At times, the Talmud can be a bit technical. Pages over pages with discussions that can test the patience of those willing to spend some time learning from this ancient fountain of wisdom. Sometimes it can be hard to just keep it up. And yet, in the midst of so much argument and debate on any given subject, if you pay close attention, you may discover wonderful insights that continue to be relevant in our days.
In a way, it reminds me of Moses and the burning bush. Moses’ genius was not related to the fact that he saw a burning bush. In the wilderness, bushes burn all the time. What set Moses apart was his ability to discover the one bush that was burning but not consumed. For that, you need to be willing to pay attention to the details that, otherwise, could go unnoticed. In the sea of technical Talmudic details, if we look carefully, we may be able to find beautiful pearls of eternal wisdom.
Something like this happened to me a few days ago while reading the opening pages of tractate Moed Katan. This tractate deals with a lot of rules and regulations that apply to the intermediate days – or in Hebrew: Chol HaMoed – of Pesach and Sukkot. As you may remember, while during the first and last days of those holidays, no work is allowed, the law changes during the in-between days. On Pesach, for example, you still must eat Matza and refrain from Chametz, but you can do certain specific activities. Well, on tractate Moed Katan we have a long list of dos and don’ts for those days in between.
As you may imagine, the conversation gets technical. Watering fields on this way is OK, but if you do it this other way then it is not OK. Repairing roads for the sake of public needs is fine, but only is doesn’t cause too much exertion. And the list goes on and on.
In that context, the Talmud discusses whether you can trap moles and mice in an orchard during these intermediate days or whether destroying ant holes is permitted or not. The Rabbis go back and forth on these subjects and I won’t bother you with the details. However, in the midst of this discussion, we read the following lines: “How does one destroy ant holes? Rabban Shimon ben Gamliel says: One brings soil from this ant hole and places it in that ant hole and since the ants from the two nests are not familiar with each other, they strangle each other” (6b).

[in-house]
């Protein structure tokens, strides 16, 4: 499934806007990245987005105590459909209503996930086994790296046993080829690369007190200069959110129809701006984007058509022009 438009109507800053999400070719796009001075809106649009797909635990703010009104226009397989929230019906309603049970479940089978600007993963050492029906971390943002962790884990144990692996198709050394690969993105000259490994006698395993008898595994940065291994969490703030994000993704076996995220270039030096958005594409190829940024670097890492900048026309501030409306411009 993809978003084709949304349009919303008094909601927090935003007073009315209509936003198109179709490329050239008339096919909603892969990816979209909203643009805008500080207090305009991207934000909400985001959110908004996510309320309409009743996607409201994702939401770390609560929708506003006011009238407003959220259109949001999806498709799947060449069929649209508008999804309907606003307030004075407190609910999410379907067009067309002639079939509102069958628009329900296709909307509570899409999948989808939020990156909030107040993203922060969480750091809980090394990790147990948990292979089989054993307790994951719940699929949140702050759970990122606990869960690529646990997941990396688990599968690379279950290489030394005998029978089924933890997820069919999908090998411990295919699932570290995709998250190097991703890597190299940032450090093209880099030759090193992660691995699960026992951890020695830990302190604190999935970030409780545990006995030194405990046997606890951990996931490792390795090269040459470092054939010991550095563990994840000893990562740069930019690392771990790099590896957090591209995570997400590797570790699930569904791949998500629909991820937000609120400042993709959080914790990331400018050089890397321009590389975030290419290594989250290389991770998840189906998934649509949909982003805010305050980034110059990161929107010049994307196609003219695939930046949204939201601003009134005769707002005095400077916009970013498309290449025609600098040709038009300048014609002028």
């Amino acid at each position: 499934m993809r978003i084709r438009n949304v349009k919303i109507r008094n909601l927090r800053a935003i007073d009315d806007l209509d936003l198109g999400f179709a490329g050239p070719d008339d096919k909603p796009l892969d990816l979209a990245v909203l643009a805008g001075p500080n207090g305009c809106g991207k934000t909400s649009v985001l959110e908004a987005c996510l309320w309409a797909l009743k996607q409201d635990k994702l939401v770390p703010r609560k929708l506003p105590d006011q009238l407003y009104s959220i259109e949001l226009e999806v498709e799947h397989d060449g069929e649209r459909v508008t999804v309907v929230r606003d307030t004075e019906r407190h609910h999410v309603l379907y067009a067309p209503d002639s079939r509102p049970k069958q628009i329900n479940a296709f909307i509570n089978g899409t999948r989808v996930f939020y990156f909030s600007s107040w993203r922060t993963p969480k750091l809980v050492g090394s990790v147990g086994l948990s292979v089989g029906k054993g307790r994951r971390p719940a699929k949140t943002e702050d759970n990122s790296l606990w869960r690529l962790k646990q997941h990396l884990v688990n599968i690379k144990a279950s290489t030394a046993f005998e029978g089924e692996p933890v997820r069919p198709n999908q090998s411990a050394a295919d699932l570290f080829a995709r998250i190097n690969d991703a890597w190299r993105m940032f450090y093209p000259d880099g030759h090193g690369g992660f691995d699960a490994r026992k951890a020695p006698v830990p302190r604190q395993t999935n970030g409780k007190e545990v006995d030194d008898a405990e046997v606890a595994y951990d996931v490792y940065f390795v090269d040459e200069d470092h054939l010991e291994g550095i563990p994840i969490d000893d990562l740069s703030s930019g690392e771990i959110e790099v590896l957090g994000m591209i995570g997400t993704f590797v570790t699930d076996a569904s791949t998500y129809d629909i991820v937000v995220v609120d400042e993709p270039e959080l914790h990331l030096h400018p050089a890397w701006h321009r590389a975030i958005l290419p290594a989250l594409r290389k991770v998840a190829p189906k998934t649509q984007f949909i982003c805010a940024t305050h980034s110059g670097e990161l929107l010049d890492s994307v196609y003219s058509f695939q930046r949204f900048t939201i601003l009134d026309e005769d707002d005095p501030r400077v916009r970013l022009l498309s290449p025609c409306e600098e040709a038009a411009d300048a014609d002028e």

First of all, I am always amazed at the Talmud’s ability to surprise me with all kinds of things, including a recipe for killing ants. I don’t have ants in my backyard, but you may want to try this formula next time you come across a nasty nest of fire ants. In any case, what I found profoundly interesting is that if you change ants for human beings, you actually get a sense of what’s going in our days with the huge amount of polarization that is engulfing us. We are becoming so far apart from one another that we no longer know how to recognize somebody who may have different ideas than ours and, as a consequence of that, we end up strangling each other. We lose sight of the divine spark that has been hidden in all of us and, in the midst of that painful blindness, we set ourselves for failure.
But the Talmud doesn’t stop there, and shares with us another insight: “This advice works only in certain circumstances: When the ant holes are located on two opposite sides of the river, when there is no bridge connecting the two sides, when there is not even a plank bridge over the water, and when there is not even a rope stretched taut across the river.” In other words, as long as there is a link between the two sides of the river, the ants won’t be able (or willing) to annihilate each other. As long as there is a connecting bridge, the ants will recognize each other and instead of competing with one another, they will cooperate and eventually become stronger than ever before.
As I read those lines, I kept thinking about the importance of continuing to do that type of holy work in our days. Even if at times we feel as if there was a huge river separating us from those on the other side, if we remember to keep building bridges, we should be fine. As long as we spend time strengthening connections, we should be able to overcome.
In these days loaded with hatred and growing antisemitism, our strength may lie in our ability to embrace more than ever our particular identities, while at the same time reaching out to our allies and friends as we all engage in shaping a society that will cherish and celebrate our differences. Even in the aftermath of what happened in Texas a few weeks ago, I still want to believe that those willing to create an inclusive and welcoming world are stronger and more resilient than those who are vested in consolidating the politics of polarization, fear and loathing. Even today, I still want to believe that we have in our power the chance to shape the type of society that we want to craft for ourselves, our children and our grandchildren as well.